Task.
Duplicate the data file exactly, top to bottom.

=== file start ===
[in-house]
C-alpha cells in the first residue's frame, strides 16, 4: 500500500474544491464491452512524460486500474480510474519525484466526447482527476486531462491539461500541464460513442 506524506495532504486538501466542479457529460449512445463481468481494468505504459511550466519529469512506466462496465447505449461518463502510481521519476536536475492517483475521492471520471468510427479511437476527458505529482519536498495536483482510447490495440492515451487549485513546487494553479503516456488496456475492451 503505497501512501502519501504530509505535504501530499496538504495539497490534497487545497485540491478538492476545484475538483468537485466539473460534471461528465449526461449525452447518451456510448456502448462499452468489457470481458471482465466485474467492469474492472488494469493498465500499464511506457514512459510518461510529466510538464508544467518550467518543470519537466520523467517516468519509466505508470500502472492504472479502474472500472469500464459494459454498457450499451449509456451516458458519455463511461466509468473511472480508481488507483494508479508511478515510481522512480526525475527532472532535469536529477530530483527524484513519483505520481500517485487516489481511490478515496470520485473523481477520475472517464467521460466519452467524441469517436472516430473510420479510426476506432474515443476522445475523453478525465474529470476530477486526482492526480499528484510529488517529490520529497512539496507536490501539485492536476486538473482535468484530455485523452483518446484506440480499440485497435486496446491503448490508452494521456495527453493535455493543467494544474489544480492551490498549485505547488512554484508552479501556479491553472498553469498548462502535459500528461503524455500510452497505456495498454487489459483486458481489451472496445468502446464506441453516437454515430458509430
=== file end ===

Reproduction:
[in-house]
C-alpha cells in the first residue's frame, strides 16, 4: 500500500474544491464491452512524460486500474480510474519525484466526447482527476486531462491539461500541464460513442 506524506495532504486538501466542479457529460449512445463481468481494468505504459511550466519529469512506466462496465447505449461518463502510481521519476536536475492517483475521492471520471468510427479511437476527458505529482519536498495536483482510447490495440492515451487549485513546487494553479503516456488496456475492451 503505497501512501502519501504530509505535504501530499496538504495539497490534497487545497485540491478538492476545484475538483468537485466539473460534471461528465449526461449525452447518451456510448456502448462499452468489457470481458471482465466485474467492469474492472488494469493498465500499464511506457514512459510518461510529466510538464508544467518550467518543470519537466520523467517516468519509466505508470500502472492504472479502474472500472469500464459494459454498457450499451449509456451516458458519455463511461466509468473511472480508481488507483494508479508511478515510481522512480526525475527532472532535469536529477530530483527524484513519483505520481500517485487516489481511490478515496470520485473523481477520475472517464467521460466519452467524441469517436472516430473510420479510426476506432474515443476522445475523453478525465474529470476530477486526482492526480499528484510529488517529490520529497512539496507536490501539485492536476486538473482535468484530455485523452483518446484506440480499440485497435486496446491503448490508452494521456495527453493535455493543467494544474489544480492551490498549485505547488512554484508552479501556479491553472498553469498548462502535459500528461503524455500510452497505456495498454487489459483486458481489451472496445468502446464506441453516437454515430458509430